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A New Native American Women’s Health Book

October 15, 2008

A wonderful example of our open copyright in practice recently arrived at the office—a new adaptation of one of our women’s health books, called JourneyWoman: A Native Woman’s Guide to Wellness, which used Where Women Have No Doctor for content and illustrations.

This beautiful health resource was produced by the Women’s Wellness Program at NARA (Native American Rehabilitation Association of the Northwest) Indian Health Clinic. Founded in 1970, NARA NW is an Indian-owned, Indian-operated non-profit agency, originally focused on outpatient substance abuse. They now operate a residential family treatment center, an outpatient treatment center, a family resource program, and a primary health care clinic with a Women’s Wellness Program (WWP) that provides women’s health services to the urban Indian women of Portland, Oregon and surrounding towns. All NARA’s services are centered on the family, its philosophy being “without the family circle there will be no future.”

The JourneyWoman guide began when the Women’s Wellness Program conducted over 30 in-depth interviews with women served by the program, to gain a better understanding of barriers to wellness for Native women. This project was called “Voices,” and revealed barriers such as historical trauma leading to mistrust in the health care system, misunderstandings about and fear of health procedures and disease, and lack of a “native look” to health awareness materials. A major recommendation from “Voices” was the creation of women’s health materials that were designed for Native women with a Native look. The women said they wanted one resource that brought together information on many women’s health issues, not separate pamphlets for various health concerns. In 2006, The WWP received funding from the Centers for Disease Control and Prevention, the Choctaw Nation and Siletz Confederated Tribes to gather more community input and design a Native women’s health manual. WWP staff conducted five focus groups with women from three area tribes. Women leaders in the community spread the word that NARA was creating this book, and stories, artwork and wellness tips were submitted for inclusion in the manual.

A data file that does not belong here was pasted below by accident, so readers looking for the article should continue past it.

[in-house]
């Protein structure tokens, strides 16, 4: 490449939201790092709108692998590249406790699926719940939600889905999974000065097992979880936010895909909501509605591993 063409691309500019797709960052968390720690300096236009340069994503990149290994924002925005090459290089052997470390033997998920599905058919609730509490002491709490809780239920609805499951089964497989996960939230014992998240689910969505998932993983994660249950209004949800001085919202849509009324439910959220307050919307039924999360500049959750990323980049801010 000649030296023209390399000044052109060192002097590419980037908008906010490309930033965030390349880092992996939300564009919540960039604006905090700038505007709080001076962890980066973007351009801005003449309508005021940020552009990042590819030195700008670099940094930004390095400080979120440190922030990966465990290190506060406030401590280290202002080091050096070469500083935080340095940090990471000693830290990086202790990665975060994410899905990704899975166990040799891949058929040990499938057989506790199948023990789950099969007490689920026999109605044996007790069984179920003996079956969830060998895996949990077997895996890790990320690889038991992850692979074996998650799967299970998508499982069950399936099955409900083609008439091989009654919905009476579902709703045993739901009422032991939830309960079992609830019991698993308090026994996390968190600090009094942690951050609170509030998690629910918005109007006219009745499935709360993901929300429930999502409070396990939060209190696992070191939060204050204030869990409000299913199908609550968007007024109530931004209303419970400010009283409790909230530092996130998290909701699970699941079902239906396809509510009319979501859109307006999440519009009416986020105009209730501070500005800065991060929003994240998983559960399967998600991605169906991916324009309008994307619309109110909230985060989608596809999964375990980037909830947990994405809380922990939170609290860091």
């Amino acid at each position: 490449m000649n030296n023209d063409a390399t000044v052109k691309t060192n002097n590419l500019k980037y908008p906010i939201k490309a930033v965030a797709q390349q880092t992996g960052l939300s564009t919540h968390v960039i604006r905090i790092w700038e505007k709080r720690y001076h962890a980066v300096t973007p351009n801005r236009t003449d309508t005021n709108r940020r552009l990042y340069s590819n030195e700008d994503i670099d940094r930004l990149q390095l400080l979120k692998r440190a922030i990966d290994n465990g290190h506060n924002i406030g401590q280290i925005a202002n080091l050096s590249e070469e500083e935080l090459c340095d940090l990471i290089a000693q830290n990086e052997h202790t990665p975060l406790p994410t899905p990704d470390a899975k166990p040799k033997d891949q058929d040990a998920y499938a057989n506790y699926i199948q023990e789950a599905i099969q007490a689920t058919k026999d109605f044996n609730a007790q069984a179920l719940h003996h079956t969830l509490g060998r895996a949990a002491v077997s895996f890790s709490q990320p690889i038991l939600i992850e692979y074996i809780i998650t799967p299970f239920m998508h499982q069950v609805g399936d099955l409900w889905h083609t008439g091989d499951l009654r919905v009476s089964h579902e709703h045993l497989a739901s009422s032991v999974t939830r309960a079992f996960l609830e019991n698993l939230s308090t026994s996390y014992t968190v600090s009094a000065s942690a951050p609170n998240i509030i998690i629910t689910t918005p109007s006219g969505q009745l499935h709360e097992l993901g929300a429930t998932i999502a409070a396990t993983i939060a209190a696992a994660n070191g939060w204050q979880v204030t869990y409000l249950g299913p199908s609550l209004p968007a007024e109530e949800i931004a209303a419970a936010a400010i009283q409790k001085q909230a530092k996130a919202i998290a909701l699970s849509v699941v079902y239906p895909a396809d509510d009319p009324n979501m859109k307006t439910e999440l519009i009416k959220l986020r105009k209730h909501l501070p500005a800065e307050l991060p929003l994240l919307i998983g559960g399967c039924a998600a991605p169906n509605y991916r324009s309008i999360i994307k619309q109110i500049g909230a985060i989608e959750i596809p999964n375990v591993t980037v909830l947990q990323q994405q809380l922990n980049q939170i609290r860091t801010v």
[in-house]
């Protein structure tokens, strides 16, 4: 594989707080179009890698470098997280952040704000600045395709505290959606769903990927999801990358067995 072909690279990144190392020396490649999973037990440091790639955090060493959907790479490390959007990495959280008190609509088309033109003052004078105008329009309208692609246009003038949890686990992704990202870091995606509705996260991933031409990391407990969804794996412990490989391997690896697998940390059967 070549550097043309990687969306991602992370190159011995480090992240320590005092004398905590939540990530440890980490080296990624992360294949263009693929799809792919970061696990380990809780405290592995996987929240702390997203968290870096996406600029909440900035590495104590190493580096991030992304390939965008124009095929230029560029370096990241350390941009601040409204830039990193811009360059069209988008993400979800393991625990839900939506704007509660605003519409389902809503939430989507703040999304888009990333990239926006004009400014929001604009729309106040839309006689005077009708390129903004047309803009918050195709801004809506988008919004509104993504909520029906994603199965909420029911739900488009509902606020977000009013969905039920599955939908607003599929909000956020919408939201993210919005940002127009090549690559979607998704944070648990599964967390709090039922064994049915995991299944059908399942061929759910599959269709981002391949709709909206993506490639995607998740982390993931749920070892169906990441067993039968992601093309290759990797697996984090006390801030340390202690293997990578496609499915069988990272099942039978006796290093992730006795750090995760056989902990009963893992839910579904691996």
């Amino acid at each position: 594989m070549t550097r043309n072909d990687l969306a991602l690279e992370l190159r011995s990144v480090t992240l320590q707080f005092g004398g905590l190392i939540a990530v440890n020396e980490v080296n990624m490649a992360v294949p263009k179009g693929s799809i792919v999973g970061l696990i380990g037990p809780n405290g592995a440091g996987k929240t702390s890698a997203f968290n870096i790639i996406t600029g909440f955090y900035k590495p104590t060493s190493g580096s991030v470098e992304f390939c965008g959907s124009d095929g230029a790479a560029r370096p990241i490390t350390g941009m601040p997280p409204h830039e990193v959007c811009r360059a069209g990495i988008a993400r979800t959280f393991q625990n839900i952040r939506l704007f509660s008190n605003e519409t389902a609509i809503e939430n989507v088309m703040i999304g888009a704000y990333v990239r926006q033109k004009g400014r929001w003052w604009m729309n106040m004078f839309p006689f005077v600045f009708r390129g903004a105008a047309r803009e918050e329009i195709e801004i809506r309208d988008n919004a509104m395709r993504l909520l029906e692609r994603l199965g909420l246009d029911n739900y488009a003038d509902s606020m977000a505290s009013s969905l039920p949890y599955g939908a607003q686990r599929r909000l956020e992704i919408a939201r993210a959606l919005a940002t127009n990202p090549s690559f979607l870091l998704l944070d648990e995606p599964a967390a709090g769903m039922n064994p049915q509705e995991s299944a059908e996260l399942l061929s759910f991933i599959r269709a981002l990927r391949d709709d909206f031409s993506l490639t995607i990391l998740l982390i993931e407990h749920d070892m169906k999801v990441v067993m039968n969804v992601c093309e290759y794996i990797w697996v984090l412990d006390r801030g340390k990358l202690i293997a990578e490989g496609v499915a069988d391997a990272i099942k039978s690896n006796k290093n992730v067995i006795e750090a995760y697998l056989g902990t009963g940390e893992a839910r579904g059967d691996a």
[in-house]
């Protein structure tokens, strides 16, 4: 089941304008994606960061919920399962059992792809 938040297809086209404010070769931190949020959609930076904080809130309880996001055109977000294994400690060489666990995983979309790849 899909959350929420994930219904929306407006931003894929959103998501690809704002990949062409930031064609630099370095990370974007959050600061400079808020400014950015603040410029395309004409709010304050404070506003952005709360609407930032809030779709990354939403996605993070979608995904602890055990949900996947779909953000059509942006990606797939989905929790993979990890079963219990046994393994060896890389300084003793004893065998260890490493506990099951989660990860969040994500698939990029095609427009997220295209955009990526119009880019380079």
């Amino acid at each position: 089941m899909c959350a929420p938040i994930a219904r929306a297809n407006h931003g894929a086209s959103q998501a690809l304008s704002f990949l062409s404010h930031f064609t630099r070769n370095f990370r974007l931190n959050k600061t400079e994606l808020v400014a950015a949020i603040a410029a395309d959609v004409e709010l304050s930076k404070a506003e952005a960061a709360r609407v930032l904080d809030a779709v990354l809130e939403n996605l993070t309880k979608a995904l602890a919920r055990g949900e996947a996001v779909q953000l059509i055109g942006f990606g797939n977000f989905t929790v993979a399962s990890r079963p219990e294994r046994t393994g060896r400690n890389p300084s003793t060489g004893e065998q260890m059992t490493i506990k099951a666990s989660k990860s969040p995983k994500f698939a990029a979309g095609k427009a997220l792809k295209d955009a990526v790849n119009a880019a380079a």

When samples of different manuals were evaluated by the focus groups, Where Women Have No Doctor was chosen by all of them as the best model in terms of reading level and layout for the Native women’s manual. And while initially the manual was to focus on breast and cervical cancer, each focus group recommended a comprehensive view of women’s health with personalized stories of Native women’s experience with a range of wellness issues. The result is “JourneyWoman: A Native Woman’s Guide to Wellness”. The first edition of 4000 copies of JourneyWoman was printed in 2007and are being distributed to women who come to the clinic for their annual women’s exams, and also to Native organizations throughout the country. The WWP says they have received amazing feedback from both urban and rural Native communities on the usefulness of this manual.

Many of the women involved in the development of the manual continue to volunteer their time to help give guidance to this project. The WWP hopes to create a Native Women’s Council to help continue the journey and to seek funding for a second edition of JourneyWoman: A Native Woman’s Guide to Wellness.